Arthur Koestler


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Koestler, Arthur

(kĕst`lər), 1905–83, English writer, b. Budapest of Hungarian parents. Koestler spent his early years in Vienna and Palestine. He was an influential Communist journalist in Berlin in the early 1930s, traveled through the Soviet Union, and moved to Paris. Later, as a correspondent for a British newspaper, he was captured and imprisoned by Franco's forces during the Spanish Civil War; Spanish Testament (1937) and Dialogue with Death (1942) relate his experiences. Released in 1937, he edited an anti-Nazi and anti-Soviet French weekly and served in the French Foreign Legion (1939–40). After the German invasion he was interned in a concentration camp, but escaped from France in 1940 and lived thereafter in England and the United States, continuing to travel widely after the war. By 1940 Koestler had broken with Communism, largely as a result of the Soviet purge trials of the late 1930s and the Hitler-Stalin nonaggression pact of 1939. The anti-Communist Darkness at Noon (1941), his most important and best-selling novel, vividly describes the imprisonment, interrogation, and execution of an old Bolshevik in a Communist prison for his "deviationist" belief in the individual. Koestler's other significant accounts of the evils of Stalinism include The Yogi and the Commissar (1945), and the essay he contributed to The God That Failed (ed. by R. H. Crossman, 1951).

Koestler's later writings ranged over a wide variety of subjects. His later novels include Thieves in the Night (1946), a powerful description of the conflict between Arabs and Jews in Palestine, The Age of Longing (1951), and The Call Girls: A Tragicomedy (1973). He wrote extensively on science in such works as The Lotus and the Robot (1960), The Act of Creation (1964), The Ghost in the Machine (1968), The Case of the Midwife Toad (1971), and The Roots of Coincidence (1972). Greatly concerned in later life with euthanasia and the right to die, an ailing Koestler and his healthy wife committed joint suicide in 1983. The author of more than 30 books and hundreds of articles, Koestler combined a brilliant journalistic style with an understanding of the great movements of his times and a participant's sense of commitment.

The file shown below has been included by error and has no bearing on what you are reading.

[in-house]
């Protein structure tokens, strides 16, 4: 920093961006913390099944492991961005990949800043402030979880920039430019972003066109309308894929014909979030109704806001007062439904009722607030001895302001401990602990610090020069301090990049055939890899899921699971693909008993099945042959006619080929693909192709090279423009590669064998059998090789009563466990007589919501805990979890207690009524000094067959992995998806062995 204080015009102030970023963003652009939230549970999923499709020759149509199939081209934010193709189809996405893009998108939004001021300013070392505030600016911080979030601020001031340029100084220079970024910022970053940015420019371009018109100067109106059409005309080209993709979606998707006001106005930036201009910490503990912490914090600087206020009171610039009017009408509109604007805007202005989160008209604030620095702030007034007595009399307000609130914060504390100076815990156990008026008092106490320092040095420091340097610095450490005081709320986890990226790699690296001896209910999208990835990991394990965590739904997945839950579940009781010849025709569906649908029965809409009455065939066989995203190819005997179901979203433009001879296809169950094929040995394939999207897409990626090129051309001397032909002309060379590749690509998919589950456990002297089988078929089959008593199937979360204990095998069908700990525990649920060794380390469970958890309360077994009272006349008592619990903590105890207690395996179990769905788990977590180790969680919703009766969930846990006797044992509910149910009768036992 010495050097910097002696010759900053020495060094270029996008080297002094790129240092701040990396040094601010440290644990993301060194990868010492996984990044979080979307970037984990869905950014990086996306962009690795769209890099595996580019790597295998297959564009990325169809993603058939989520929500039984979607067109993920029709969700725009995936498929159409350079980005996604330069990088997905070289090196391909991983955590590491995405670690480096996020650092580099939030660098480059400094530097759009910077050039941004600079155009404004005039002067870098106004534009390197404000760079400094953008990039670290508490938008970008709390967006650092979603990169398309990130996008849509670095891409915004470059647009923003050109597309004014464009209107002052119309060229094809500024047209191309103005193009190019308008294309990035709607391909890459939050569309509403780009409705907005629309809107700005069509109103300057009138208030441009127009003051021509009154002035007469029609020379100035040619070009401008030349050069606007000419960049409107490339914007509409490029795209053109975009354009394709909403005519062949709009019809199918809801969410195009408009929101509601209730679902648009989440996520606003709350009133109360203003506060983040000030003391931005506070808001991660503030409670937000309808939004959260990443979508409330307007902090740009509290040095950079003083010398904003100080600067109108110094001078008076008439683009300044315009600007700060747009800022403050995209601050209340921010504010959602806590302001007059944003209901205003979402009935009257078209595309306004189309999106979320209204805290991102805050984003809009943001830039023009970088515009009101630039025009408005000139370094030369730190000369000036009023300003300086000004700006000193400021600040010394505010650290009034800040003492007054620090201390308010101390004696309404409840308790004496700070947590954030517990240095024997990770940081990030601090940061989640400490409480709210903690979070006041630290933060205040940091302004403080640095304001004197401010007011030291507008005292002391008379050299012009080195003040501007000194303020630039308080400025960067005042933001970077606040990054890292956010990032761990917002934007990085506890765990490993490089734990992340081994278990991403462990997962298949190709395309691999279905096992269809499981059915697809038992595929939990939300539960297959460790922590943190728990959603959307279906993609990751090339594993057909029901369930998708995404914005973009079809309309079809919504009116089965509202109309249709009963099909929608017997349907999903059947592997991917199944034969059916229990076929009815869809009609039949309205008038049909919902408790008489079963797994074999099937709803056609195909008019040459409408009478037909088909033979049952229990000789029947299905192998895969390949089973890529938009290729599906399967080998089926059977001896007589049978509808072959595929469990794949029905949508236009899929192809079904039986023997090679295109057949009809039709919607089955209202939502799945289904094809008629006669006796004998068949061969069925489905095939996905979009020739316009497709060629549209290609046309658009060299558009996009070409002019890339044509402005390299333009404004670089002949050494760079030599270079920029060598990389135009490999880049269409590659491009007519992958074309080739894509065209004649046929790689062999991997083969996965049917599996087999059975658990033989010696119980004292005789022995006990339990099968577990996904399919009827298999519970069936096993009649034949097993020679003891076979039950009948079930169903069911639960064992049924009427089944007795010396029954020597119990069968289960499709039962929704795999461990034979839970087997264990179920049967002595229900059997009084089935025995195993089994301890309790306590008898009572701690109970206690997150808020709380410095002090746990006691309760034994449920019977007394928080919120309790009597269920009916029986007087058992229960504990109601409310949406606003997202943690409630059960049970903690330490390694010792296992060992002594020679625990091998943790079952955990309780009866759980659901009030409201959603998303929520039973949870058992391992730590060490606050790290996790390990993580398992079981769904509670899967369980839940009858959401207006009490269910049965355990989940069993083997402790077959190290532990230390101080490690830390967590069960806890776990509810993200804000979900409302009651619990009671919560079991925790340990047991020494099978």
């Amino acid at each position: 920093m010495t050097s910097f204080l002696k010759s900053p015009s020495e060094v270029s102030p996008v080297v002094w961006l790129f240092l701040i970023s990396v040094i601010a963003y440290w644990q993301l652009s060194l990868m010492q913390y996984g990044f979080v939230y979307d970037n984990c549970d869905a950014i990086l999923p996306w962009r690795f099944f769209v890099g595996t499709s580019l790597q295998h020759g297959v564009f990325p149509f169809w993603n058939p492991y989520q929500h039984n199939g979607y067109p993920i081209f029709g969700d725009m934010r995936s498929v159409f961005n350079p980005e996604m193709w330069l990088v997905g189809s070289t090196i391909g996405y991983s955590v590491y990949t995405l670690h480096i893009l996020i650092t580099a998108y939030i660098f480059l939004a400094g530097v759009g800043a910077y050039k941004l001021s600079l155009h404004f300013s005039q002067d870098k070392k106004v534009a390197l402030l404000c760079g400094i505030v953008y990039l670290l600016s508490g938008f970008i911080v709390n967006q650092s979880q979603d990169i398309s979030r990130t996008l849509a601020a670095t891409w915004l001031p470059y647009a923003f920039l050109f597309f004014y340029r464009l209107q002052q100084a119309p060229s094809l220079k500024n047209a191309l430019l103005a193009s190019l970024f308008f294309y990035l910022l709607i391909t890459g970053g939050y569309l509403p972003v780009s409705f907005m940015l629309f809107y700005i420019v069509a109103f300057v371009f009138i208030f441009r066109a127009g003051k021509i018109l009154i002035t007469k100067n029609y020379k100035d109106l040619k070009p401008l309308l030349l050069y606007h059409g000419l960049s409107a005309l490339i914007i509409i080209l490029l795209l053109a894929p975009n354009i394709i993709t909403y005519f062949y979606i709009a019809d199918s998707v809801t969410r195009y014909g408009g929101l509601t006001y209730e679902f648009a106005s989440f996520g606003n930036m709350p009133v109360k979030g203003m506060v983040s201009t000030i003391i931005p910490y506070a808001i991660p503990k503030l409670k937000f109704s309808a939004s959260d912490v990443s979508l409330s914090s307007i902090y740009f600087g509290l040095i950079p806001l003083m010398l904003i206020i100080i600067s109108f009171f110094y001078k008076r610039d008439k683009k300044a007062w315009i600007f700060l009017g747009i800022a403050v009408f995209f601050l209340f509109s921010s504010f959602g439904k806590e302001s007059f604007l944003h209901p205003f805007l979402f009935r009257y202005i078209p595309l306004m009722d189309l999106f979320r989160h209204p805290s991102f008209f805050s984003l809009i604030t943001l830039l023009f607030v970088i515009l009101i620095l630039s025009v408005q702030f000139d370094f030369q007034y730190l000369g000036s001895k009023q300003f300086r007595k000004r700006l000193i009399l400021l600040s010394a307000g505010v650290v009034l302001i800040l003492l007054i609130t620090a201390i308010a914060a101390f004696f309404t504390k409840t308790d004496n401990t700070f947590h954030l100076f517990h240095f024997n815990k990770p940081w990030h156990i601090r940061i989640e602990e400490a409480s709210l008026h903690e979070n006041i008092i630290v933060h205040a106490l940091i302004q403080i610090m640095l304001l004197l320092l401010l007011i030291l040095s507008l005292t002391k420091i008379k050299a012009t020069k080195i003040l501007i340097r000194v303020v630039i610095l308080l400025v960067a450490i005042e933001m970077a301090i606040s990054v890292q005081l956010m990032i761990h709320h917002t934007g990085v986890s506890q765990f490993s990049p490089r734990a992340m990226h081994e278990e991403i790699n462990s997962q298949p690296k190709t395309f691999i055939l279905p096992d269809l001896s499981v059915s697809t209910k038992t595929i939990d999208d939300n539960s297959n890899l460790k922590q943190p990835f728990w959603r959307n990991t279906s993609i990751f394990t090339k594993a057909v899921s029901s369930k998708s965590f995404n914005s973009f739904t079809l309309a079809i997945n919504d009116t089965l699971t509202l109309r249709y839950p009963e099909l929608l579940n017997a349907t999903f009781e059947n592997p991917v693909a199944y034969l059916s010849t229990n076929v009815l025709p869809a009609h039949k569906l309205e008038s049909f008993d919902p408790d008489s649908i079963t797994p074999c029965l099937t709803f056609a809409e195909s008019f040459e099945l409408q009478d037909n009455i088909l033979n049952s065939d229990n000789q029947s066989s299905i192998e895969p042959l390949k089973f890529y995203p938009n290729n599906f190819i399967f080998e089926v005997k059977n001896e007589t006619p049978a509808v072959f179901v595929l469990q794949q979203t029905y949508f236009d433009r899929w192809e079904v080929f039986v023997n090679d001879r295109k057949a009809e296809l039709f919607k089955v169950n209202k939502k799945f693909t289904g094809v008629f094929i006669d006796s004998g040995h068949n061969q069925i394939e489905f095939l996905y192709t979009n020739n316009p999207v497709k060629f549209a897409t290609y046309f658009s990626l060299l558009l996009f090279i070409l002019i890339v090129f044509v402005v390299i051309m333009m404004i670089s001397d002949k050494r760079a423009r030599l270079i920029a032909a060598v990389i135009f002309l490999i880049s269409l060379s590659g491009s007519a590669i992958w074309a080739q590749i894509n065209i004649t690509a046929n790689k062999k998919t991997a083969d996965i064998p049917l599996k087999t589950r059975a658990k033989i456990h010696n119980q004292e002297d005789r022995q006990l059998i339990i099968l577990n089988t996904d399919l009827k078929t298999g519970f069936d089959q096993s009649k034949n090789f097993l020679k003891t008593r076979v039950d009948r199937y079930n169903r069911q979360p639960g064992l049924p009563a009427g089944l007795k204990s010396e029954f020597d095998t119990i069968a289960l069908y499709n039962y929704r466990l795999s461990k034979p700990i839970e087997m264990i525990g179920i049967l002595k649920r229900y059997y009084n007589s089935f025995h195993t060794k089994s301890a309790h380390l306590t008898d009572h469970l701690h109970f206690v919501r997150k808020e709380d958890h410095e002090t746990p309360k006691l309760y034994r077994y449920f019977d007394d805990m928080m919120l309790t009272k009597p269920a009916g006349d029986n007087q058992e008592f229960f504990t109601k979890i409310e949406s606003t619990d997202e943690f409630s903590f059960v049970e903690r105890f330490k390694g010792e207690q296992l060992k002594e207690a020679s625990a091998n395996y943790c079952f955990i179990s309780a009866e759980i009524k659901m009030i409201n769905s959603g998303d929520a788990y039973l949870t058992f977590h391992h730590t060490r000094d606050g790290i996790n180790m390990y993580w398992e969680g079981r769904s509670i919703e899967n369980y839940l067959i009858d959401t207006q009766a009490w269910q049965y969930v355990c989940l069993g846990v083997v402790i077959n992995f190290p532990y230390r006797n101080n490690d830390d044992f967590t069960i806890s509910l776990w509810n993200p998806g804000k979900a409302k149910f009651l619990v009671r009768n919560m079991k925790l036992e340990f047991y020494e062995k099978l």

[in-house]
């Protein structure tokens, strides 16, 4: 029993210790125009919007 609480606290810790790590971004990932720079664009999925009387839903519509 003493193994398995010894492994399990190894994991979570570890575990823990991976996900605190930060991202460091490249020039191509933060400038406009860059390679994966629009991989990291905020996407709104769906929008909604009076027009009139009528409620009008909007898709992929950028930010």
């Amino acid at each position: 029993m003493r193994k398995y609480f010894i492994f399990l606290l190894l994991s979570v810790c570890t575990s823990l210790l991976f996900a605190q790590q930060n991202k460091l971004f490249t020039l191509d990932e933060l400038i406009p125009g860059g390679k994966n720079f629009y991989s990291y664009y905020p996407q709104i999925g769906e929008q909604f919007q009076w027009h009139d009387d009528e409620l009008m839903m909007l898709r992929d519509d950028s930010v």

Bibliography

See his autobiographies, Scum of the Earth (1941), Arrow in the Blue (1952), The Invisible Writing (1954), and Janus: A Summing Up (1978); biographies by I. Hamilton (1982), D. Cesarani (1999), and M. Scammell (2009); studies by W. Mays (1973), S. Pearson (1978), and P. J. Keane (1980).

Koestler, Arthur

 

Born Sept. 5, 1905, in Budapest. English writer and philosopher. Son of an industrialist.

Koestler graduated from the University of Vienna (1926) with a major in psychology. He is the author of several publicistic satirical novels, including Darkness at Noon (1940), Arrival and Departure (1943), and Thieves in the Night (1946), which have been used as anticommunist propaganda. During the 1940’s and 1950’s, Koestler was a supporter of the “cold war.” In the late 1950’s he abandoned politics and has since then published a series of essays and studies on philosophy, biology, and the theory of biological systems, including The Sleepwalkers (1959), The Act of Creation (1965), and The Ghost in the Machine (1967); these works, using the theories of modern bourgeois philosophical anthropology, develop the idea of man as a “mistake of evolution.”

WORKS

Drinkers of Infinity. London, 1968.
The Roots of Coincidence. London, 1972.

REFERENCES

Glagoleva, E. “Psevdonauchnye rassuzhdeniia o prirode tvorchestva.” Kommunist, 1972, no. 12.
Potter, D. “The Ominous Beat of Koestler’s Ragged Black Wings.” The Times Saturday Review, Oct. 21, 1967.
Europäische Begegnung, October 1970, p. 37.

E. N. GLAGOLEVA and A. V. POTEMKIN

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While in prison for violence, Sykes spent his time passing an Open University degree in Physical Sciences and earning the Arthur Koestler prize for prison literature.
Arthur Koestler is another writer who encapsulates for me the ironies and duplicities associated with the advance of Communism in the 1930s and '40s and the conjuring abilities of the Soviet leader.
Little known outside certain intellectual circles in England before the war, Orwell became, along with Arthur Koestler, the outstanding popularizer of the perils of Soviet totalitarianism in the postwar years.